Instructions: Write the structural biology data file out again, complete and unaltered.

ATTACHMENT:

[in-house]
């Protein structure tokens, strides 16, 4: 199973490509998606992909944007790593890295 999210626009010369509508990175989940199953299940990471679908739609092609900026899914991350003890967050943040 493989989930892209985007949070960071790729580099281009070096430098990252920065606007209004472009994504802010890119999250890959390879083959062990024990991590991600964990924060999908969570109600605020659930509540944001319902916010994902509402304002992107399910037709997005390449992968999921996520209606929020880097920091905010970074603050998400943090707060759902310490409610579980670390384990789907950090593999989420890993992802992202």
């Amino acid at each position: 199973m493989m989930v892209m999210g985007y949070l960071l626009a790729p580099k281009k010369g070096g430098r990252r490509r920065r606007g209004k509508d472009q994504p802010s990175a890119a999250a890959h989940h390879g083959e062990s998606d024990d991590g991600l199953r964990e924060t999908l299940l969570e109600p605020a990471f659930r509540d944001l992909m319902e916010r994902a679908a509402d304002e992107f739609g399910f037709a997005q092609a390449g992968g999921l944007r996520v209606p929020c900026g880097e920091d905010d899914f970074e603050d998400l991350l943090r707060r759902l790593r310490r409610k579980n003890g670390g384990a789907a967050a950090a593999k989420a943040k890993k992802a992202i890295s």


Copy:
[in-house]
């Protein structure tokens, strides 16, 4: 199973490509998606992909944007790593890295 999210626009010369509508990175989940199953299940990471679908739609092609900026899914991350003890967050943040 493989989930892209985007949070960071790729580099281009070096430098990252920065606007209004472009994504802010890119999250890959390879083959062990024990991590991600964990924060999908969570109600605020659930509540944001319902916010994902509402304002992107399910037709997005390449992968999921996520209606929020880097920091905010970074603050998400943090707060759902310490409610579980670390384990789907950090593999989420890993992802992202």
């Amino acid at each position: 199973m493989m989930v892209m999210g985007y949070l960071l626009a790729p580099k281009k010369g070096g430098r990252r490509r920065r606007g209004k509508d472009q994504p802010s990175a890119a999250a890959h989940h390879g083959e062990s998606d024990d991590g991600l199953r964990e924060t999908l299940l969570e109600p605020a990471f659930r509540d944001l992909m319902e916010r994902a679908a509402d304002e992107f739609g399910f037709a997005q092609a390449g992968g999921l944007r996520v209606p929020c900026g880097e920091d905010d899914f970074e603050d998400l991350l943090r707060r759902l790593r310490r409610k579980n003890g670390g384990a789907a967050a950090a593999k989420a943040k890993k992802a992202i890295s």